Jim Stewart's paper proposes that there are multiple kinds of ad hocness, showing significant differences between two of those kinds (token and type ad hocness).
Defining the concept of ad hocness has proven notoriously difficult. I propose that one reason for this difficulty is the fact that there are multiple kinds of ad hocness that have been unwittingly lumped together. To this end, I argue that there are clear differences between at least two kinds of ad hocness: token ad hocness and type ad hocness.
- Token ad hocness is seen in hypotheses that postulate the existence of a specific token for which there is no previous evidence (such as the first postulations about the yet-to-be-discovered planet Neptune).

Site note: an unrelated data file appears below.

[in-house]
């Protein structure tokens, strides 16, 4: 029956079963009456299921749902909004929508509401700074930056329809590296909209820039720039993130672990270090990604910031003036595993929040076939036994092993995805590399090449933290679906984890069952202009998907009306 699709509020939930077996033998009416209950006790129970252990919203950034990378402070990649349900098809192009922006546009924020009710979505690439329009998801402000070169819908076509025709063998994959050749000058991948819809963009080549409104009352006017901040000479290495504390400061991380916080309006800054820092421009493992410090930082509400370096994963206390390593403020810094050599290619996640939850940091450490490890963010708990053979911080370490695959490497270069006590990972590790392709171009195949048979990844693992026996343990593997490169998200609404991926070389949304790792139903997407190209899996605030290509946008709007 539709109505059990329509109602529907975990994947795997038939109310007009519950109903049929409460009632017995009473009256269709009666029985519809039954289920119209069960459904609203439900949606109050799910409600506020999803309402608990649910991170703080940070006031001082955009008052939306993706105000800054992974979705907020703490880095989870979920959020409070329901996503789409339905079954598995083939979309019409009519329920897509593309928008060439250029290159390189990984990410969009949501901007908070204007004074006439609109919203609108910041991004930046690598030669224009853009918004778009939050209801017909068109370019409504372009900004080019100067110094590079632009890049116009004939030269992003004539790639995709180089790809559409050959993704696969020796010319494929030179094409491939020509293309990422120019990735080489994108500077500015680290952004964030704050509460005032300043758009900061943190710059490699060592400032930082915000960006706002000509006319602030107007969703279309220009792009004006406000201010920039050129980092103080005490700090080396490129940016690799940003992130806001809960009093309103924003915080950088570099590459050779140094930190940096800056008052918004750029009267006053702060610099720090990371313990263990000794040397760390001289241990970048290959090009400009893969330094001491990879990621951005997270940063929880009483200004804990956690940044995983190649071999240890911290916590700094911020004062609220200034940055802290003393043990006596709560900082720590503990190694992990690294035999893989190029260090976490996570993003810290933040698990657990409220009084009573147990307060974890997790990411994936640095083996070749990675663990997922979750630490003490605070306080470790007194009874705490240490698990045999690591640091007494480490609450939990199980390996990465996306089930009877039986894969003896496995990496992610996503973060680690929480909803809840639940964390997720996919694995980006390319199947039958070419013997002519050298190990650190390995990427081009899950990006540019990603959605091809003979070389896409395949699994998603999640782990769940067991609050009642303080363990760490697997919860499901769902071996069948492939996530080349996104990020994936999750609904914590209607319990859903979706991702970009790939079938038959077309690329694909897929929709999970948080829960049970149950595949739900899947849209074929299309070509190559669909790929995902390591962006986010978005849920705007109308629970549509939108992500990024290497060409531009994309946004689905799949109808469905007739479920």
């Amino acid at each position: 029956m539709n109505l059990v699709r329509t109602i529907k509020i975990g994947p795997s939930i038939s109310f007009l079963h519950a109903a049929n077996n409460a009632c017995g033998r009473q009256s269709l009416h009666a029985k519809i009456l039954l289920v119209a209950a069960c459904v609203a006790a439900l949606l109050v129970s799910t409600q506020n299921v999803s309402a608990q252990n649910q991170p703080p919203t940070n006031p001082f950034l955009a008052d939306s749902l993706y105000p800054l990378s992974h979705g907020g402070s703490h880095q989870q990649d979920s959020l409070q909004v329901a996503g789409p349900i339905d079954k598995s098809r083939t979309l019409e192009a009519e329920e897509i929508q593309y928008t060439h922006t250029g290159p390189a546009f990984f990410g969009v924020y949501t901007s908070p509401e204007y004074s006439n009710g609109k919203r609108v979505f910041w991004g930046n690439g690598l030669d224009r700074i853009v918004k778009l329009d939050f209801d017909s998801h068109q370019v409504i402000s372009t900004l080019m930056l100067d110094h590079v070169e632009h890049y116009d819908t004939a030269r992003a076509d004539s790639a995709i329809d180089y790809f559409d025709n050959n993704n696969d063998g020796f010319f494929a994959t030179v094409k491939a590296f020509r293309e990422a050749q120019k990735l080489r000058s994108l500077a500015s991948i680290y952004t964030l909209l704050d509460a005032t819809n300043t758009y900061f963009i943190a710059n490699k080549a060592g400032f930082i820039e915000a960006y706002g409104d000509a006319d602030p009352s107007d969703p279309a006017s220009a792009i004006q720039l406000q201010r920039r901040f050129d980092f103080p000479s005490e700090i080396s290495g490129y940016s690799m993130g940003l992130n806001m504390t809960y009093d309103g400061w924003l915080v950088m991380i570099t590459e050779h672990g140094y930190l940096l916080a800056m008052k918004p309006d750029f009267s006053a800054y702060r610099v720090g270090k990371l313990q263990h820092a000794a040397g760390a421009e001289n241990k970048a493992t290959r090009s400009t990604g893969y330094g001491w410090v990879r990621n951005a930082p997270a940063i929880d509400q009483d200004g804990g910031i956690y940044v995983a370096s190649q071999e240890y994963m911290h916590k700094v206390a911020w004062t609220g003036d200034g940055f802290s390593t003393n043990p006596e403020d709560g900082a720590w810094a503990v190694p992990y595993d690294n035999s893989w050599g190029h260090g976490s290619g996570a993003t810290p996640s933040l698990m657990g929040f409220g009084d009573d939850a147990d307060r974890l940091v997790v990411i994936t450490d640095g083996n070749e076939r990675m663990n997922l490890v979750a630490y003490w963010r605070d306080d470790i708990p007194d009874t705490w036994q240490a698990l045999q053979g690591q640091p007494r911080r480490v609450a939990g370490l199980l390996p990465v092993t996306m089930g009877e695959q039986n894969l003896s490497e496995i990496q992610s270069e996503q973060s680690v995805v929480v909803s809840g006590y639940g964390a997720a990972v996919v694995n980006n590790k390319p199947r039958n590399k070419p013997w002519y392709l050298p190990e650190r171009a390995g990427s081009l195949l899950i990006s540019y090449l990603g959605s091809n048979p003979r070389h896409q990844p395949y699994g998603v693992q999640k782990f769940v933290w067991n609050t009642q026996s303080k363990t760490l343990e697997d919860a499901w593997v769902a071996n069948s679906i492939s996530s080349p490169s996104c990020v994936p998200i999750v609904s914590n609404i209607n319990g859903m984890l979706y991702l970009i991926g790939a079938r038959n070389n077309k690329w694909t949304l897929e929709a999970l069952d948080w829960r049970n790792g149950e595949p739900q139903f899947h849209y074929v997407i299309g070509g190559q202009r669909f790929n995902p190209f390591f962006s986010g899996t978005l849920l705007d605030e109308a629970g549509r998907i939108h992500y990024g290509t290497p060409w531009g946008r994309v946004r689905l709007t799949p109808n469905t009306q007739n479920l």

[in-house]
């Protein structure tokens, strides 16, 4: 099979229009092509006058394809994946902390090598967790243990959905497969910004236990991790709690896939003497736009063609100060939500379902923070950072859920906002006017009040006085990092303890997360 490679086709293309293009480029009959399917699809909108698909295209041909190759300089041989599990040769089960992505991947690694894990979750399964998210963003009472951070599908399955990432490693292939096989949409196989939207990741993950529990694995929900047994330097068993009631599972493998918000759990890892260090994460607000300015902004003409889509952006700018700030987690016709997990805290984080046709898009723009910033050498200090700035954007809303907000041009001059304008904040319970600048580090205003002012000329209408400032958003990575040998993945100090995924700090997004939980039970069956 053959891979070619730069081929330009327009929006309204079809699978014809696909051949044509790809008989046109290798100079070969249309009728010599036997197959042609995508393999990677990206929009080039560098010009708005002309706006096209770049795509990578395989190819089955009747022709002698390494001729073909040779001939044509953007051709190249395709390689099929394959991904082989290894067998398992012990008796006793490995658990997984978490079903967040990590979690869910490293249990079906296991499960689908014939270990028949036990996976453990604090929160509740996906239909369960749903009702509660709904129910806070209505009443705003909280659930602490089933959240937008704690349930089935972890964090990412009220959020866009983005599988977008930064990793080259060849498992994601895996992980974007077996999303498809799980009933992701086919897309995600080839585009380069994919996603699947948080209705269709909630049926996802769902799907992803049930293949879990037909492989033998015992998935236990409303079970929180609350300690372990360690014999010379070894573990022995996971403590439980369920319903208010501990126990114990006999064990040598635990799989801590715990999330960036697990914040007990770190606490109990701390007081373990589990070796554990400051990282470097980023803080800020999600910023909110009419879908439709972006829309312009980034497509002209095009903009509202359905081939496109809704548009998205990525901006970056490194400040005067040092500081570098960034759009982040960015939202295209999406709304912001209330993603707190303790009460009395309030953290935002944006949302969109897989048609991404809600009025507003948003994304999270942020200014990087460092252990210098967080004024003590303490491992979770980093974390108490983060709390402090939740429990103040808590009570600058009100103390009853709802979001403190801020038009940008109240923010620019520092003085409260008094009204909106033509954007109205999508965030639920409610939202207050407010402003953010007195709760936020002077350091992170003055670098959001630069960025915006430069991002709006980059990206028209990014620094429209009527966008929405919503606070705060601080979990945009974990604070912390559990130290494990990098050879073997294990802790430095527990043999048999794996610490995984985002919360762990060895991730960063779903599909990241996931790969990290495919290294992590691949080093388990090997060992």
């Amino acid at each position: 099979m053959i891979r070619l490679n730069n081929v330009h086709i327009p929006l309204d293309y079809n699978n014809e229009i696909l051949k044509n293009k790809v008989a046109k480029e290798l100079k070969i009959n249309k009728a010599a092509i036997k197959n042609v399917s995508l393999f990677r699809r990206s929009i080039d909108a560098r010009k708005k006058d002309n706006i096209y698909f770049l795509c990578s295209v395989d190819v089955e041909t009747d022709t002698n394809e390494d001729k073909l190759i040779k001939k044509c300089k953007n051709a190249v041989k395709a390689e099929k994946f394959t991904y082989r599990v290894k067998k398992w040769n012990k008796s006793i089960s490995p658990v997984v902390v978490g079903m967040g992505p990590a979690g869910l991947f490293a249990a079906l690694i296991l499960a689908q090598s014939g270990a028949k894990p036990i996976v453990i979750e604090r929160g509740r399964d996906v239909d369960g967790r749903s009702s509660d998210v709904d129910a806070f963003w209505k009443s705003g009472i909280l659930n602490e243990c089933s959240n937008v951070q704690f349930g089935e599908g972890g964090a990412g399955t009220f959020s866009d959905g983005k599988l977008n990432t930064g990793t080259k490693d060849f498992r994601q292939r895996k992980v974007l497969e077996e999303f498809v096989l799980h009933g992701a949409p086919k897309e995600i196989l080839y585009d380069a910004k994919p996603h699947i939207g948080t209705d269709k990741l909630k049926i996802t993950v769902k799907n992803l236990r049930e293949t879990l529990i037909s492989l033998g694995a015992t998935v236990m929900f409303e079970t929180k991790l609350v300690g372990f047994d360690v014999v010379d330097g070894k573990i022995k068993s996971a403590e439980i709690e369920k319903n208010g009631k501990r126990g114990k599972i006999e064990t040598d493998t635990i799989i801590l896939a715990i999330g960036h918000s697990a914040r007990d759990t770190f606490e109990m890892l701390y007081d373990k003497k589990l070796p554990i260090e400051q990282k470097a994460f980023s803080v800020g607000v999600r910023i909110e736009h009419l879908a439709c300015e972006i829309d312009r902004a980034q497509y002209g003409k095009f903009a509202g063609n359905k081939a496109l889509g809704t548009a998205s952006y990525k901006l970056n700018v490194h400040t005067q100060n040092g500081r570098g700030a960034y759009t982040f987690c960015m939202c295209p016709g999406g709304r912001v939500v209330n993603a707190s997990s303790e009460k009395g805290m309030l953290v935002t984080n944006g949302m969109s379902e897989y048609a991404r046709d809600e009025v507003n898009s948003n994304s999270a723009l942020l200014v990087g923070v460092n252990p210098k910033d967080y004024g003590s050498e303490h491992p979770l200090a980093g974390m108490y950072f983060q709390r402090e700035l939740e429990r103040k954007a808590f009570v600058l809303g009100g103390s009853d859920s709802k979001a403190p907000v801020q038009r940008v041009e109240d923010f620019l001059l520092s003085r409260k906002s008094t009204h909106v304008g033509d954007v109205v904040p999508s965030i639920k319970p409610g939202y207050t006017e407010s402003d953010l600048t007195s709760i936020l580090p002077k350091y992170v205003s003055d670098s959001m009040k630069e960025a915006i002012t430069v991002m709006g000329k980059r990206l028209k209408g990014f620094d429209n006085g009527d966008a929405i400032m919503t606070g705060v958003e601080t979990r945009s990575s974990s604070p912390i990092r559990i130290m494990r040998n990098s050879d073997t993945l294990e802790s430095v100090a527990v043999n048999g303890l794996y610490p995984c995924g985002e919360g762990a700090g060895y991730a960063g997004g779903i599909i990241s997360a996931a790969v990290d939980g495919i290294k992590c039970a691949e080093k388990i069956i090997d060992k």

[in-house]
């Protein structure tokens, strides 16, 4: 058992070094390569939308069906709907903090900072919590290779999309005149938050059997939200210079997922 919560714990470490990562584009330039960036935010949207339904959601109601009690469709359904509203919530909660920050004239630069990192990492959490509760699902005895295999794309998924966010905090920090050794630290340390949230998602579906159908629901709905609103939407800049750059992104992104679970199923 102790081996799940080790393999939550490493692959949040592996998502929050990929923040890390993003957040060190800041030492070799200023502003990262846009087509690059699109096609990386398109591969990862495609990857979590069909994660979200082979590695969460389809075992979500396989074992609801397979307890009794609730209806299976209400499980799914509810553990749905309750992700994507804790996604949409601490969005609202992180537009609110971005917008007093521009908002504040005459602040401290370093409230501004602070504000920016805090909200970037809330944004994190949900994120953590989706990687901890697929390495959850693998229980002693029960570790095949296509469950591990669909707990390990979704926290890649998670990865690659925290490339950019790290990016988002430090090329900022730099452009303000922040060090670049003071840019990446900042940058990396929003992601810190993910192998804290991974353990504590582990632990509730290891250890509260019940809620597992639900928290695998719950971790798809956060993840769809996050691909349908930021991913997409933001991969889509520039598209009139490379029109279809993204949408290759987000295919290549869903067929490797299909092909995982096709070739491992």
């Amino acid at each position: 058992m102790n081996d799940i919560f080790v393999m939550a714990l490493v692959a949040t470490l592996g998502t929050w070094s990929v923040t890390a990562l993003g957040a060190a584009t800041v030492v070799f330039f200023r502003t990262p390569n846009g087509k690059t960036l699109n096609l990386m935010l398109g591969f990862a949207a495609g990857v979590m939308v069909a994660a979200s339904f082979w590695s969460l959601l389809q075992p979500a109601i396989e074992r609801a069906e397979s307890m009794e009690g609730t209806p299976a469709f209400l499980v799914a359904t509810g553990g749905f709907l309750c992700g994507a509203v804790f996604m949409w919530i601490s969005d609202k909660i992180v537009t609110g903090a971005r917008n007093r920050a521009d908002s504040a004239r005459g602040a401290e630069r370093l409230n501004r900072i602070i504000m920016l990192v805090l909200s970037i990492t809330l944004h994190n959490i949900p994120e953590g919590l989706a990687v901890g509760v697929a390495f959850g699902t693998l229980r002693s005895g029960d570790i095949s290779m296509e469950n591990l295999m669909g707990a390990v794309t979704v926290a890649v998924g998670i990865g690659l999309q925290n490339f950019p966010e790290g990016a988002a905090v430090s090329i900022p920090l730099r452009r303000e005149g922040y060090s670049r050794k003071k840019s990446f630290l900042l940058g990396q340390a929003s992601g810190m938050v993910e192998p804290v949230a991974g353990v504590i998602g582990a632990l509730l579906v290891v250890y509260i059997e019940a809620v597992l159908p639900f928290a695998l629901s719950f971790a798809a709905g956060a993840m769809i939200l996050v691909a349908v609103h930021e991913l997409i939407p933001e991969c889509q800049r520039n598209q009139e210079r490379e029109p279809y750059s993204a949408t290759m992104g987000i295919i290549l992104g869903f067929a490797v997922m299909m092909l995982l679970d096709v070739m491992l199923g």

- Type ad hocness is seen in hypotheses that postulate the existence of an entirely new type of entity or phenomenon. (An example of type ad hocness is found in the neutrino hypothesis of Wolfgang Pauli.)
The criteria for these kinds of ad hocness are quite different. Failing to distinguish between these has heightened the difficulty of defining ad hocness and our ability to separate ad hoc from non-ad-hoc hypotheses.